Barker came out as gay many years ago and it was around that time that I arranged to interview him on one of his trips to London. I didn’t want to talk about his sexuality – I knew everyone else would and I was more interested in talking about the horror genre and horror writing, and he was happy about this, I think. He read an article of mine (the last interview Queercore band Sister George gave before they broke up) and it was all looking good. I was doing the article freelance, as I usually did, and had spoken to Attitude, a rather dim witted gay boys’ magazine from London. Once I’d explained to them who Clive Barker was, they were keen to publish. And at the last minute, they stole the job from me, and had Paul Burston do the interview. I was devastated. I did get to meet Barker some time later, at a signing in the West End, and had a chat with him. He was very affable. It meant so much to me that I needed a brandy afterwards to steady my trembling hands. Anyway, since then he’s done film projects specifically with the lesbian and gay community and his photography is openly gay. He also fought tooth and nail to get his first novel with a gay protagonist (Sacrament) published. He seems in many ways to be very true to himself. Perhaps the opportunities and the money available in America were just things he was not prepared to refuse. Would he have been constantly frustrated if he’d stayed in Britain, fighting for the chance to make films?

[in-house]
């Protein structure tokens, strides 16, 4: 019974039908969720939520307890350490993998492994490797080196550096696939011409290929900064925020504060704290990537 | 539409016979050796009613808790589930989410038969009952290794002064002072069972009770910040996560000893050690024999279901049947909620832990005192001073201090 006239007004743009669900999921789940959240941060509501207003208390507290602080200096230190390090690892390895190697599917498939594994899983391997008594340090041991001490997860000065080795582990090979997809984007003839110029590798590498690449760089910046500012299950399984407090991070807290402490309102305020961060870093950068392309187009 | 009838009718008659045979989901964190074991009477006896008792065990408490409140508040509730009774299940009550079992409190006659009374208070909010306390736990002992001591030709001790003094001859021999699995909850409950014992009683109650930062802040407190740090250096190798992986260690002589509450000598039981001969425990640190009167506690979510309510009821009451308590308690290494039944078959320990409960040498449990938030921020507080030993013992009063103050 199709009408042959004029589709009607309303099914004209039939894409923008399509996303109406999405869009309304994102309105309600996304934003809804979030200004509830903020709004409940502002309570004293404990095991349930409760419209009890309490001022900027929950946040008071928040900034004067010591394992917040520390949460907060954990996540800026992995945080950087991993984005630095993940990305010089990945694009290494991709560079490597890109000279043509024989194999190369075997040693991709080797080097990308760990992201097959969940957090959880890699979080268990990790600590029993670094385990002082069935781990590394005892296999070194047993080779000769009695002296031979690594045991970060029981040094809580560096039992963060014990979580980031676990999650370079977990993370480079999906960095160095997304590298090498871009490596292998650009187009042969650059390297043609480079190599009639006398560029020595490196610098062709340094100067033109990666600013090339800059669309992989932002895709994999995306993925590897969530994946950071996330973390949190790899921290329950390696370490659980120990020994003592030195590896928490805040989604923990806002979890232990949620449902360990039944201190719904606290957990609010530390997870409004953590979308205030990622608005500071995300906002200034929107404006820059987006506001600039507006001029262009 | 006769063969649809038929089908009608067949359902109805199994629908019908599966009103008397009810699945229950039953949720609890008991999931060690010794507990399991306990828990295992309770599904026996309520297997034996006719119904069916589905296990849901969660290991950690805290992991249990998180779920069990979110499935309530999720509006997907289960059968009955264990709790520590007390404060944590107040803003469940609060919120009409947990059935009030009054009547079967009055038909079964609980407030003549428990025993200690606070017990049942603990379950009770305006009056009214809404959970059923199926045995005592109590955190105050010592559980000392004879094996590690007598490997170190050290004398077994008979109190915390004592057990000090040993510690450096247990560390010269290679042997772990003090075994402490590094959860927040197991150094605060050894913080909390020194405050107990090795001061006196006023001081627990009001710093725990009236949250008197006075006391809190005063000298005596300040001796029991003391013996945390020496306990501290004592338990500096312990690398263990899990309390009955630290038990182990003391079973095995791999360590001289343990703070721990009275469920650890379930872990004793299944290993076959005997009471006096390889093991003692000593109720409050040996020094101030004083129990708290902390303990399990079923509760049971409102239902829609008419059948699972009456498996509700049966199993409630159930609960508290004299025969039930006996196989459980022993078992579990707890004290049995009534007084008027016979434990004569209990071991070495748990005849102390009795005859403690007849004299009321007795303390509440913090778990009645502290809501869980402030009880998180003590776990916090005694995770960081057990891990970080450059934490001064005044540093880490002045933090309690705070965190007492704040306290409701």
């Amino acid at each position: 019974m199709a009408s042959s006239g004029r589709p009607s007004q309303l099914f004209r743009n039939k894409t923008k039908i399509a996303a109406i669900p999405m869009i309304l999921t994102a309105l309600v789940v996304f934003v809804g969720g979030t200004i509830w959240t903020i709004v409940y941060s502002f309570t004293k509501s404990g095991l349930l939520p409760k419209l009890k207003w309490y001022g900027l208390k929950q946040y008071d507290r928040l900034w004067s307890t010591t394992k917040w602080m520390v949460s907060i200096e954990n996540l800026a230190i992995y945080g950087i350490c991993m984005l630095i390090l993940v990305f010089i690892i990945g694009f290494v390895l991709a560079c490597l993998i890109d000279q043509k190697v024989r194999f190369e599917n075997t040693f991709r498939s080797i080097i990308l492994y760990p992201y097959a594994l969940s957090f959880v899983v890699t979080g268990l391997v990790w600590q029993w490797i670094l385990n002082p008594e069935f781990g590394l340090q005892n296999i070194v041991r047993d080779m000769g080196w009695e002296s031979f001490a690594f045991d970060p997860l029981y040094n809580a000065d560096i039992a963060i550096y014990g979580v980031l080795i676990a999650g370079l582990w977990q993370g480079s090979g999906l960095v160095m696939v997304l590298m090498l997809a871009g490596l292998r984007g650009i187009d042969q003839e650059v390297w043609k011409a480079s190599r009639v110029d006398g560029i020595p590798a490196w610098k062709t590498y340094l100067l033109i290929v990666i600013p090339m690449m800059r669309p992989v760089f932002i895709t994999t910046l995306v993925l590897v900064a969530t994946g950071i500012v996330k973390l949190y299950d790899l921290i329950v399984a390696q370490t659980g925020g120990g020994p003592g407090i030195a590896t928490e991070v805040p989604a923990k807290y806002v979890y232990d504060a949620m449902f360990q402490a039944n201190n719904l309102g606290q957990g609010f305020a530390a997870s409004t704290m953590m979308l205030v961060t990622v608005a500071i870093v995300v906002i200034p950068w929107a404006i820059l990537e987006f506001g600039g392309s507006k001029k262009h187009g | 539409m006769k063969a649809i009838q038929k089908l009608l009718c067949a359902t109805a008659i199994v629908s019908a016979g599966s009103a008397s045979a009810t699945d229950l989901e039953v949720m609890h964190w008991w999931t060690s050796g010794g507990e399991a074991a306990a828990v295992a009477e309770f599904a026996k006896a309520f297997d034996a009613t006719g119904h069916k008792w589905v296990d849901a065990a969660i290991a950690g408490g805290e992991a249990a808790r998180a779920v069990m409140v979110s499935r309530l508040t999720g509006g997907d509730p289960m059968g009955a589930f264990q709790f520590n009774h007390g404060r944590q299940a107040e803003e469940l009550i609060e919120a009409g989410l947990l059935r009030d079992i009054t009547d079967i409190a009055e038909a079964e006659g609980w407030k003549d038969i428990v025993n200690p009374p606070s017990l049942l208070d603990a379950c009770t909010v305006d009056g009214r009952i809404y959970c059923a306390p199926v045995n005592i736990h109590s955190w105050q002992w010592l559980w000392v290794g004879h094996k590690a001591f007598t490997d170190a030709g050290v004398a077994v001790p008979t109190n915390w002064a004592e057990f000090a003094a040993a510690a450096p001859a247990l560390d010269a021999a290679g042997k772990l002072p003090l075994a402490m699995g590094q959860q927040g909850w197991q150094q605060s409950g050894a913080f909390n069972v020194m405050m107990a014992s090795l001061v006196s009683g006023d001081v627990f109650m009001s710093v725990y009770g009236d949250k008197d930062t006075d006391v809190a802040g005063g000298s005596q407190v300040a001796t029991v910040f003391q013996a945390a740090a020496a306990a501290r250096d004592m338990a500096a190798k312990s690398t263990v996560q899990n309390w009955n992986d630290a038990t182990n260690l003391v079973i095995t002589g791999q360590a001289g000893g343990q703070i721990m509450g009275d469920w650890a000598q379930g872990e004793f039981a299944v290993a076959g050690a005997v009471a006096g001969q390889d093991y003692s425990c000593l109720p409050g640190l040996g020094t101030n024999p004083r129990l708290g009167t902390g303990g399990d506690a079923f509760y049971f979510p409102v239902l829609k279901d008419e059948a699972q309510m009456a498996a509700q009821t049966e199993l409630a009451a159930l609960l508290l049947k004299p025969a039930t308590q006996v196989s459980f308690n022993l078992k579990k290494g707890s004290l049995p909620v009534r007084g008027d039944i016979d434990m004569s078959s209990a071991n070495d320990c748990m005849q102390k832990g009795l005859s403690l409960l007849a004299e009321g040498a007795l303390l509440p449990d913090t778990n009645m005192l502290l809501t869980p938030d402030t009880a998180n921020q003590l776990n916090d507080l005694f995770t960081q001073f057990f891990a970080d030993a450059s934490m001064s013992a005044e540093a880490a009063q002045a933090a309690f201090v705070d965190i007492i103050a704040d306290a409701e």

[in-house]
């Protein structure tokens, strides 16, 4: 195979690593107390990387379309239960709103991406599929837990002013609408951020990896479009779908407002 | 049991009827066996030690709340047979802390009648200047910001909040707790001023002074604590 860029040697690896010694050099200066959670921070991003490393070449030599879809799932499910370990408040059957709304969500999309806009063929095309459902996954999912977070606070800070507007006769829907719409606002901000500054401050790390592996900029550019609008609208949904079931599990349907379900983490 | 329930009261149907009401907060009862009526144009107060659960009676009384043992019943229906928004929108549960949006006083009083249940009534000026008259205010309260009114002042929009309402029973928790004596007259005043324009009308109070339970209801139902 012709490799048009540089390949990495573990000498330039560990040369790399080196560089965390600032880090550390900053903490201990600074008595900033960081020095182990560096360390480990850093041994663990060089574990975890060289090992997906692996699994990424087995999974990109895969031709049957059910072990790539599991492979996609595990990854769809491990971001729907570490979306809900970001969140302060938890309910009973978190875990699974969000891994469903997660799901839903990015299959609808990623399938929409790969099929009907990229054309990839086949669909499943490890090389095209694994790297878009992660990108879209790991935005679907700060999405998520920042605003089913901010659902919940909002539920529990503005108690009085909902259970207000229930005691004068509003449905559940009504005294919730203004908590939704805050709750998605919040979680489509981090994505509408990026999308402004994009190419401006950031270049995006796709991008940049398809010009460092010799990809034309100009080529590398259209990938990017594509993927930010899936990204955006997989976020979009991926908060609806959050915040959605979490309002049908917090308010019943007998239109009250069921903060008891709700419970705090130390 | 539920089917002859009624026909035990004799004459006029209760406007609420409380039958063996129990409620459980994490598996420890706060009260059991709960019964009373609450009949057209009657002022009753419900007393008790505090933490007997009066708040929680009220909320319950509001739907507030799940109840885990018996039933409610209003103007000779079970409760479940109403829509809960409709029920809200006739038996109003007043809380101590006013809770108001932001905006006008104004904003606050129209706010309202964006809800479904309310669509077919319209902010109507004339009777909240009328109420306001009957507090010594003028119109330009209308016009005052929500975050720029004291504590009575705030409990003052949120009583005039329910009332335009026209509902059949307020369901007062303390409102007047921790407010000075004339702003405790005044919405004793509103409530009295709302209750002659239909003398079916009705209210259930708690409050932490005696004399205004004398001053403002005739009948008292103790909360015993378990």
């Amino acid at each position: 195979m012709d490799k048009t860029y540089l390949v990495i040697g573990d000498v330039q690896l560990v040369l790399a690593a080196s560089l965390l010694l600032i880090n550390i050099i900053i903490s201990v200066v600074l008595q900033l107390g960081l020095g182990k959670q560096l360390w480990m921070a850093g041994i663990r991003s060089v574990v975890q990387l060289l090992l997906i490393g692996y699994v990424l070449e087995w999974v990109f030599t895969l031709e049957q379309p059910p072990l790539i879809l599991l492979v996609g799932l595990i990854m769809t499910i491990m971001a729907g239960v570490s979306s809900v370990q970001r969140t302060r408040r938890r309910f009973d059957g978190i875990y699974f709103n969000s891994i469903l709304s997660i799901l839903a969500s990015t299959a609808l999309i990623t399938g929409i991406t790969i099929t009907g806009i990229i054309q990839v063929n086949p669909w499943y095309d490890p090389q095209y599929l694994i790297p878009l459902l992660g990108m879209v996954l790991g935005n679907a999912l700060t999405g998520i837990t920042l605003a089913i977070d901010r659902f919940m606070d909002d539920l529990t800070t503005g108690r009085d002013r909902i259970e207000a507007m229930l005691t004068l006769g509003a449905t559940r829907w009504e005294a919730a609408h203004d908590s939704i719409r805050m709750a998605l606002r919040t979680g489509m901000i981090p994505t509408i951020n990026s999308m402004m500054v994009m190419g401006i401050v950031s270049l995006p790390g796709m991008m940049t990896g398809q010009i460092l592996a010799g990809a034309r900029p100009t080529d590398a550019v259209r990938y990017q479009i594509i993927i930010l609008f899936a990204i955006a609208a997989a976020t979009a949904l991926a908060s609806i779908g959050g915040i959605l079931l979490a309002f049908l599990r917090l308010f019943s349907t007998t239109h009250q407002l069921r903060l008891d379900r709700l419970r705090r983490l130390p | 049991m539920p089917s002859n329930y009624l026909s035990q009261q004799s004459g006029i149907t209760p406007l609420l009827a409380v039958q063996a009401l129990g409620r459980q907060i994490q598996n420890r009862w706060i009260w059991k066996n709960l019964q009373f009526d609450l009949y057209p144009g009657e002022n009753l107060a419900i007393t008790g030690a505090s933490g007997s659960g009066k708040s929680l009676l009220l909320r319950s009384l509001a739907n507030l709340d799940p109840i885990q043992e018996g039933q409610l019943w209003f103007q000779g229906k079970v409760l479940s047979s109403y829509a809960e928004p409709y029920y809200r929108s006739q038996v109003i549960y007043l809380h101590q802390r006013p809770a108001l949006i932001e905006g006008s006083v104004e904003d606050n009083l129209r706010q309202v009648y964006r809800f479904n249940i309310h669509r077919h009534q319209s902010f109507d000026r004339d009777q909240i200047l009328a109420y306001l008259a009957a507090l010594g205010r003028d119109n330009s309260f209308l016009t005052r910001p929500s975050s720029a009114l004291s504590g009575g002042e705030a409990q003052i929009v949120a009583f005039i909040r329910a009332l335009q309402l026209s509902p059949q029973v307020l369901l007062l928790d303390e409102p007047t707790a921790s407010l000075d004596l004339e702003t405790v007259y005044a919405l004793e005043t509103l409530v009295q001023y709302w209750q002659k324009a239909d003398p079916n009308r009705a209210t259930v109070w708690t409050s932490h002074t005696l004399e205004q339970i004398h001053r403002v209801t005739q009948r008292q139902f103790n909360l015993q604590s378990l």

And I really should read Mister B. Gone, because I’m very happy to have Barker return to the horror fold.

[Listening to: Diamanda Galas]